Arkansas governor backs unprecedented execution spree
Arkansas Governor Asa Hutchinson is defending his decision to put to death seven prisoners over an 11-day period starting on Monday.
The executions have drawn international attention and have been condemned by rights groups as an "assembly line" and a violation of the US legal process.
On Thursday, two pharmaceutical manufacturers asked a federal judge to bar the state from using their drugs.
The unprecedented pace is due to one of the drugs expiring later this month.
Midazolam - one part of the three-drug lethal injection "cocktail" - is set to expire at the end of April, and has been criticised as contributing to several botched executions in other states.
Drug companies Fresenius Kabi USA and West-Ward Pharmaceuticals filed a motion as part of the federal lawsuit by the condemned inmates on Thursday, claiming that the drugs were secured in an improper manner, and could affect their ability to sell in Europe.
The companies said that it appears the drugs were procured through a third party, since the companies say they only sell to medical providers.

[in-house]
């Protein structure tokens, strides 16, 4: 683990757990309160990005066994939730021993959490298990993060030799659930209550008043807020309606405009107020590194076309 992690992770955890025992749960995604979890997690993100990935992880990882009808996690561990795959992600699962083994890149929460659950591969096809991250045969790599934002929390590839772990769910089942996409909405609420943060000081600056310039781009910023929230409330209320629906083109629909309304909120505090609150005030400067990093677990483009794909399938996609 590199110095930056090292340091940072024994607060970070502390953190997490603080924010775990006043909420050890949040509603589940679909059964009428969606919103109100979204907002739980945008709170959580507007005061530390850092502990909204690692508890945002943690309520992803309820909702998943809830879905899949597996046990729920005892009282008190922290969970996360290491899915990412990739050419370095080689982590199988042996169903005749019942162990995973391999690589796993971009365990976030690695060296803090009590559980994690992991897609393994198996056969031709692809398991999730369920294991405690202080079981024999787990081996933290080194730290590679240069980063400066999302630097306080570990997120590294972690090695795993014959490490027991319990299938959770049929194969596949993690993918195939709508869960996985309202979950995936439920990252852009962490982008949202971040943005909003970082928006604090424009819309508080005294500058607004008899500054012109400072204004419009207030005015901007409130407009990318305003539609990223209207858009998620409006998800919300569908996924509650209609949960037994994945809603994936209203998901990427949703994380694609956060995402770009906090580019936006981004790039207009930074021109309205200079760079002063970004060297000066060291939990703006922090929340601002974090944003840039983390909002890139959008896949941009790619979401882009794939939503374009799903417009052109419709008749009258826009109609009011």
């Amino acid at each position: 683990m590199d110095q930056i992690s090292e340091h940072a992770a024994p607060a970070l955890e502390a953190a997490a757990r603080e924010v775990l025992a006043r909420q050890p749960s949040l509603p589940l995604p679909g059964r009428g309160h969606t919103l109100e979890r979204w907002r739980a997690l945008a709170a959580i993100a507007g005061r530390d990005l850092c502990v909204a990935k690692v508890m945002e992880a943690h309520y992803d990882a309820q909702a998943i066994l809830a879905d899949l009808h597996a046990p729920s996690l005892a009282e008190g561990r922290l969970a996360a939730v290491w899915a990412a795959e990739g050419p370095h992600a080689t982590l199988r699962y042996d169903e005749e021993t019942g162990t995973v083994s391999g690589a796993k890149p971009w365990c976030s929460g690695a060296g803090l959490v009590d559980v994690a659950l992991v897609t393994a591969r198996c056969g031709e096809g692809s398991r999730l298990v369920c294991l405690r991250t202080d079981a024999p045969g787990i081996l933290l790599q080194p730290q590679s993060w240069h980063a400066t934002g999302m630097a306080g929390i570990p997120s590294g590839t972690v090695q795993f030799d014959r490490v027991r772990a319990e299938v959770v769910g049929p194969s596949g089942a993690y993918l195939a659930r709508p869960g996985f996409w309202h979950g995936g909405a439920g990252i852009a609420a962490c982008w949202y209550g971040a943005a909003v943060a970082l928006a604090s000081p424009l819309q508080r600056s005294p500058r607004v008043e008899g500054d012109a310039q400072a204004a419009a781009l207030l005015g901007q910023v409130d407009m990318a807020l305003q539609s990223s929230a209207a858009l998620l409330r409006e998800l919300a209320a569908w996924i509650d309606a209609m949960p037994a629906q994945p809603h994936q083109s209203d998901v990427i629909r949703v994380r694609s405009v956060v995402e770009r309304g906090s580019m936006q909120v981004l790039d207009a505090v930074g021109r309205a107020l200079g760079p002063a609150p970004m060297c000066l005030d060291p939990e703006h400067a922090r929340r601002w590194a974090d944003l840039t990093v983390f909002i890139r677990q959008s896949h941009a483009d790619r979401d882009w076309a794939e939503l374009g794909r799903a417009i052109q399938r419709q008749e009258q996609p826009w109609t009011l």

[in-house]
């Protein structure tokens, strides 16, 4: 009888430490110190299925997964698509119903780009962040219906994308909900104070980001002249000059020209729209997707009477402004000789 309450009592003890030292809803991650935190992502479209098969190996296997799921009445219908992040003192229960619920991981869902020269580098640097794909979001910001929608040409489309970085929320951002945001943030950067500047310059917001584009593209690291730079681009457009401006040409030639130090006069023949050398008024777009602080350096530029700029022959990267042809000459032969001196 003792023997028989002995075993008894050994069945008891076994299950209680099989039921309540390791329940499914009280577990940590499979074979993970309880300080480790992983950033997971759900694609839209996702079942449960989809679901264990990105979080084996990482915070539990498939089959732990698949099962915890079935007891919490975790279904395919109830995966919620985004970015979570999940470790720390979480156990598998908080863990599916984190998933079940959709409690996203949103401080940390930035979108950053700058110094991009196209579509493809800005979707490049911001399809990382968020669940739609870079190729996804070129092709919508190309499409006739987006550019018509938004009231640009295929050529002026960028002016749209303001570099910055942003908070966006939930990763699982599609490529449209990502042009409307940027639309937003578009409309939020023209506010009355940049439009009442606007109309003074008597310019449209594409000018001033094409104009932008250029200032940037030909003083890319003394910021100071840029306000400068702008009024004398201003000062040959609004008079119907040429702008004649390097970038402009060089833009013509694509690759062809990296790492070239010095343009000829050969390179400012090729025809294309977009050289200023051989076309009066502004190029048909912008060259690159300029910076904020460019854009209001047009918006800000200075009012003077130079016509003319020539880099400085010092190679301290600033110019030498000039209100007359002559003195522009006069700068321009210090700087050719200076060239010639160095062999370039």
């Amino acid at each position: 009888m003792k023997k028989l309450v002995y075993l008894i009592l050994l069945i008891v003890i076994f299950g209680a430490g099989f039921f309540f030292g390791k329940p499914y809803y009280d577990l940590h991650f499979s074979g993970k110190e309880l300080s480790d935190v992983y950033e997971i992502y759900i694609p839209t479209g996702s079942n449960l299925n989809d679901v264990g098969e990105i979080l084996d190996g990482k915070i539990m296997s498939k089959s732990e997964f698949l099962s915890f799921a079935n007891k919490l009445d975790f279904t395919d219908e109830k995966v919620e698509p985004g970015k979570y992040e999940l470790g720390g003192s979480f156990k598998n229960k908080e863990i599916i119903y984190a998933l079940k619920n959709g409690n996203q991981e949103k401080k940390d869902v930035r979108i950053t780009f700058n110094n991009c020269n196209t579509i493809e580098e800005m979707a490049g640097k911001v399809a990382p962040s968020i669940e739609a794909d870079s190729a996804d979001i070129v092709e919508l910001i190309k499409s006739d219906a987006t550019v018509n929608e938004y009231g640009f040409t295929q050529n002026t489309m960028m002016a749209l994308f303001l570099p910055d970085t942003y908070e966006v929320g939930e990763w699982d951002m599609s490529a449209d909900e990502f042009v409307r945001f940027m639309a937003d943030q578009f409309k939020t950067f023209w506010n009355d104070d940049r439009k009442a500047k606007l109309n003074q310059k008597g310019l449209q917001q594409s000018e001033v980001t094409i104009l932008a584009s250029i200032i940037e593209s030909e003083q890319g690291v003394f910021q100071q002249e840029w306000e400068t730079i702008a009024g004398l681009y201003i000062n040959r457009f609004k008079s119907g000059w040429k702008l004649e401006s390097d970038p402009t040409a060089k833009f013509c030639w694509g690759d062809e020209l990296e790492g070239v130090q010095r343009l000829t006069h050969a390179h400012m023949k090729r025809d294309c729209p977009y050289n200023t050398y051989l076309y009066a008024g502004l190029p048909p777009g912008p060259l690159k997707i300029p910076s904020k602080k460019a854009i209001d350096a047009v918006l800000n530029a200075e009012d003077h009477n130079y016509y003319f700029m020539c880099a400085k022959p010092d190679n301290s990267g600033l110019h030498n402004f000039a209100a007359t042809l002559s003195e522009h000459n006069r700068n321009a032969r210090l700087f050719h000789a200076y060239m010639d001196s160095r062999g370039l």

They also argue that the executions could limit their ability to trade in the European Union, which has prohibited the buying or selling of products used for capital punishment.
Governor Hutchinson says he is confident that the drugs will work as expected, and that he is satisfied the prison staff can handle the executions, six of which are happening over only three days.
A group of former prison officials had written to the governor in late March to say that the quick pace would place undue physical and emotional burden on prison staff.
But he dismissed that, saying that he had met them and "they don't take it lightly".
He also brushed aside the objections from religious groups, who have pointed out how the executions are set to begin just after the Easter holiday.
"I have a responsibility to the voters, I have a responsibility to my oath of office, but I also have responsibility to a higher power, God and eternity, and I understand that," he said.
"I feel comfortable in my understanding of my responsibilities both in terms of faith and scripture and in terms of as governor."
Opponents will be rallying later on Friday outside the Arkansas statehouse in Little Rock.
They are expected to be joined by former-death row inmate Damien Echols, who was freed in 2011 under a plea deal.